Plenty of Disney Princesses (Ariel, Mulan, Tiana, Elsa, etc.) have had an impact on the U.S. baby name charts. But two of the earliest Disney characters to affect the charts weren’t princesses. In fact, they weren’t even human. They were white-tailed deer.
The classic animated film Bambi came out in August of 1942. The next year, the baby names Bambi and Faline both debuted as girl names on the SSA’s baby name list.
1946: 11 baby girls named Bambi
1945: 9 baby girls named Bambi
1944: 7 baby girls named Bambi
1943: 8 baby girls named Bambi [debut]
1943: 5 baby girls named Faline [debut]
The name Faline remains rare to this day, but the name Bambi went on to be given to hundreds of baby girls per year from the mid-’50s to the mid-’60s, then again from the mid-’70s to the mid-’80s.
The New York Times states that “Bambi reached peak popularity in 1979 after the release of the song “Who Killed Bambi?” in a movie about the Sex Pistols, an influential punk rock band.” It’s an interesting coincidence, but I doubt the song had any influence on usage.
The Disney movie was based on the 1923 novel Bambi, Eine Lebensgeschichte aus dem Walde (Bambi, a Life in the Woods) by Austrian author Felix Salten. In German, Faline’s name is pronounced fah-LEE-neh (as opposed to fah-LEEN in English).
I’m seeing a lot of discussion today about the fastest-rising baby names of 2010. There’s Maci and Bentley (thanks to a reality TV show about pregnant teens), Tiana (thanks to Disney), Kellan (thanks to Twilight), Knox (thanks to Brangelina), and more.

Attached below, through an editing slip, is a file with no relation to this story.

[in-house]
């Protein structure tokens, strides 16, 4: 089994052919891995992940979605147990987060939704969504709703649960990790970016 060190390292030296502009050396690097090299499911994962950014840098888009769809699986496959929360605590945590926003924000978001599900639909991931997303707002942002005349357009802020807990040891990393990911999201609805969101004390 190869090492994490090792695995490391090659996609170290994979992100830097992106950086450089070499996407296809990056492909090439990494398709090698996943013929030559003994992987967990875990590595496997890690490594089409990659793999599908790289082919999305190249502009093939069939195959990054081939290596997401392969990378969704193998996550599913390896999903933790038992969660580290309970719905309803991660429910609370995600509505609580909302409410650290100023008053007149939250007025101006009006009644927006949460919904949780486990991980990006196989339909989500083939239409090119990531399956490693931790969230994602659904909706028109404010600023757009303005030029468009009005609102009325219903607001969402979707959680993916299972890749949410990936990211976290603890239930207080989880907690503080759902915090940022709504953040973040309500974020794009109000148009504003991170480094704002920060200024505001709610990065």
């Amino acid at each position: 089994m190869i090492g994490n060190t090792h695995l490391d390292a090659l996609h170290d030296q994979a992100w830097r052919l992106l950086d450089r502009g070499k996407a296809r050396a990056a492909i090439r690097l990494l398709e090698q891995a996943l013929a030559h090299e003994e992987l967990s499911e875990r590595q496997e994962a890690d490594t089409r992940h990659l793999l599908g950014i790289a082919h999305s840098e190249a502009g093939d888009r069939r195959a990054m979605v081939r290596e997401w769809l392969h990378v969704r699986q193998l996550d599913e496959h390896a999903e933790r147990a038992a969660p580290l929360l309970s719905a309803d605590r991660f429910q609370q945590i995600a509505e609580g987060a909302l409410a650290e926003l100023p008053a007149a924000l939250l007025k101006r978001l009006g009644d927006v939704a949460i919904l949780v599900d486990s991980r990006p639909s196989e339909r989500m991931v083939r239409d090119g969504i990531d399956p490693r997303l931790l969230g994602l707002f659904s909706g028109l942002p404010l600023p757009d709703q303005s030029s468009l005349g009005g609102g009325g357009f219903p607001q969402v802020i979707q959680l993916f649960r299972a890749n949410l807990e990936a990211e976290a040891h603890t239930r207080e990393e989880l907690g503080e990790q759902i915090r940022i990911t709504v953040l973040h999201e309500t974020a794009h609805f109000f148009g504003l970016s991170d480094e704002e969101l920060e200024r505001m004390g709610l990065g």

But let’s look at the flip side. Which names fell in 2010? Which were some of the biggest losers?
I’ll give you a hint: Many were once the fast-risers. They became trendy for a little while, thanks to pop culture (e.g. a singer, a band, a movie, a book). But when that influence began to fade, the names began to fall.
Ciara, down 79 spots (singer Ciara)
Jonas, down 80 spots (musicians Jonas Brothers)
Marley, down 85 spots (movie Marley & Me)
Kimora, down 90 spots (model Kimora Lee Simmons)
Rihanna, down 198 spots (singer Rihanna)
Analia, down 472 spots (telenovela El Rostro de Analía)
This group even includes the names of the president’s daughters, Sasha (down 84 spots) and Malia (down 111 spots), whose names have not been in the news as much since 2008 and 2009.
If you like the idea of anagrams but want to avoid sound-alike sets, I recommend anagrams with different numbers of syllables. Pairs like “Etta and Tate” and “Clay and Lacy” are a far more subtle than pairs like “Enzo and Zeno” and “Mary and Myra.”